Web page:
When that demographic “goes to their maker,” KTW editor Christopher Foulds hopes to have the right product for the next generation. The paper’s strength is its online presence. So while some readers in Kamloops still complain that they miss their beloved Daily News, there’s news one click away that wasn’t readily available when the Oshawa Times closed.

With other options, the community isn’t starving for news. “The problem is we don’t have a daily paper,” says Charles Hays, an assistant professor of journalism at Thompson Rivers University in Kamloops. That not only eliminates people’s morning reading routine, but also the social aspect—people’s conversations about what they read. “I’m not convinced that simply having a dead tree with ink smeared on it delivered to my doorstep is the only reason to keep a newspaper open.”

6 comments
  1. I’d like to point out that the closure of the Kamloops Daily News wasn’t just the death of another newspaper, but also a huge loss in terms of continuity of information as well as the death of the biggest online news provider in Kamloops. That seems to be forgotten in the stories that are focussed on the physical paper, and ignoring the fact that the KDN’s online presence was bigger and better than any other in town.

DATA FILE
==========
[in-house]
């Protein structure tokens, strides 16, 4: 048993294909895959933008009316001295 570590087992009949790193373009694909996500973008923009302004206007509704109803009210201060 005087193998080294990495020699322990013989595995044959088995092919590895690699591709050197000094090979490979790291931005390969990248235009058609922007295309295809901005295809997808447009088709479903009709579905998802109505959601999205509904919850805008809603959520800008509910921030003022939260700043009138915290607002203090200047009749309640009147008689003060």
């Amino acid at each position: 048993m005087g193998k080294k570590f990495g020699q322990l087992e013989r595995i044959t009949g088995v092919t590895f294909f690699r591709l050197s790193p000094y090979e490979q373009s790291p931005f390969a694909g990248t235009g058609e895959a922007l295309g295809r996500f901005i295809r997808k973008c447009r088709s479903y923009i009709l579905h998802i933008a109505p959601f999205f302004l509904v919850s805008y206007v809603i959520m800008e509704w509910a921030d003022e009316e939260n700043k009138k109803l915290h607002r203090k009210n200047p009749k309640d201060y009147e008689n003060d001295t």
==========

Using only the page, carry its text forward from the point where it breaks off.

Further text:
News was posted immediately, coverage went from early morning to late at night, the number of hits/page views on our web site was higher than any other news company in town (and probably second highest in the Glacier chain, assuming the Victoria Times-Colonist was tops) and we had a vibrant (albeit sometimes over exuberant) commenting community.
    So it wasn’t just the loss of a paper. It was the loss of two media outlets, really.
    A few other corrections. The KDN’s circulation in 2013, as I heard it, was 12,000. We won a National Newspaper Award in 2013 (out of two nominations) and we had two nominations for Jack Webster Awards in 2013 (we lost both but we were up against big-budget, big-staff outlets like the Vancouver Sun and CBC national). We had a long list of other wins in previous years.
    Now those journalists are becoming plumbers, job developers, real estate agents and one web strategist. Most of us want to remain here, and that means limited options. I’m training to be a pharmacy technician after 30 years in journalism because there are more pharmacies than media outlets in Kamloops. And local media aren’t hiring those of us with experience; some of them have undergone cutbacks. (Kamloops This Week took two reporters; a third they hired quit after four days. They have since hired two recent j-school grads, not several as this story says.)